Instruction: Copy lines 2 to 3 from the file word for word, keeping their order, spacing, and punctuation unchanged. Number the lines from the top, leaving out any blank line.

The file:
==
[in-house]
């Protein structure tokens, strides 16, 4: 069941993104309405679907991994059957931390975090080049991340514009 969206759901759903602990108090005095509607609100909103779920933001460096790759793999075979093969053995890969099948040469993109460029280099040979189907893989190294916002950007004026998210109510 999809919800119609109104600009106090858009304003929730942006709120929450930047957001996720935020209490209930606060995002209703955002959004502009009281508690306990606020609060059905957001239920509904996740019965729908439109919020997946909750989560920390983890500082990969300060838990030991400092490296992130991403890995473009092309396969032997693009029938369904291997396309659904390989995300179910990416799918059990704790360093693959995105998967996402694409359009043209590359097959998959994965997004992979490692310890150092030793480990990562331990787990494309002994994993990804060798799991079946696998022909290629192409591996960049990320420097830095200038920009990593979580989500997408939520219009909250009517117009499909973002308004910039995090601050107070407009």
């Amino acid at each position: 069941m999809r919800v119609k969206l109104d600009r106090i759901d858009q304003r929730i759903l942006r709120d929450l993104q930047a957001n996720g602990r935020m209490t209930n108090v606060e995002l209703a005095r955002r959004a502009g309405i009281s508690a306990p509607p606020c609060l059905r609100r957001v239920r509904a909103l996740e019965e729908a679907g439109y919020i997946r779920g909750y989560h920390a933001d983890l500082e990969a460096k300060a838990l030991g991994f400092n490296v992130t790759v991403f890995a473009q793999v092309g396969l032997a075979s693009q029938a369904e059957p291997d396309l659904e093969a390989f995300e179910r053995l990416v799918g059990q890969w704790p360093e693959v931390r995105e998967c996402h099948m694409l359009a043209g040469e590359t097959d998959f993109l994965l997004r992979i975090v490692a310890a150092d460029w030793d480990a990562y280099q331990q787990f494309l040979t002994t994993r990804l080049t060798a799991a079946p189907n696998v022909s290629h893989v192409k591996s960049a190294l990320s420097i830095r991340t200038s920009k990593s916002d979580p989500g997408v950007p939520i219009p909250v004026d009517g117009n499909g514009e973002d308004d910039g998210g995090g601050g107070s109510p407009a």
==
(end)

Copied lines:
């Protein structure tokens, strides 16, 4: 069941993104309405679907991994059957931390975090080049991340514009 969206759901759903602990108090005095509607609100909103779920933001460096790759793999075979093969053995890969099948040469993109460029280099040979189907893989190294916002950007004026998210109510 999809919800119609109104600009106090858009304003929730942006709120929450930047957001996720935020209490209930606060995002209703955002959004502009009281508690306990606020609060059905957001239920509904996740019965729908439109919020997946909750989560920390983890500082990969300060838990030991400092490296992130991403890995473009092309396969032997693009029938369904291997396309659904390989995300179910990416799918059990704790360093693959995105998967996402694409359009043209590359097959998959994965997004992979490692310890150092030793480990990562331990787990494309002994994993990804060798799991079946696998022909290629192409591996960049990320420097830095200038920009990593979580989500997408939520219009909250009517117009499909973002308004910039995090601050107070407009």
């Amino acid at each position: 069941m999809r919800v119609k969206l109104d600009r106090i759901d858009q304003r929730i759903l942006r709120d929450l993104q930047a957001n996720g602990r935020m209490t209930n108090v606060e995002l209703a005095r955002r959004a502009g309405i009281s508690a306990p509607p606020c609060l059905r609100r957001v239920r509904a909103l996740e019965e729908a679907g439109y919020i997946r779920g909750y989560h920390a933001d983890l500082e990969a460096k300060a838990l030991g991994f400092n490296v992130t790759v991403f890995a473009q793999v092309g396969l032997a075979s693009q029938a369904e059957p291997d396309l659904e093969a390989f995300e179910r053995l990416v799918g059990q890969w704790p360093e693959v931390r995105e998967c996402h099948m694409l359009a043209g040469e590359t097959d998959f993109l994965l997004r992979i975090v490692a310890a150092d460029w030793d480990a990562y280099q331990q787990f494309l040979t002994t994993r990804l080049t060798a799991a079946p189907n696998v022909s290629h893989v192409k591996s960049a190294l990320s420097i830095r991340t200038s920009k990593s916002d979580p989500g997408v950007p939520i219009p909250v004026d009517g117009n499909g514009e973002d308004d910039g998210g995090g601050g107070s109510p407009a």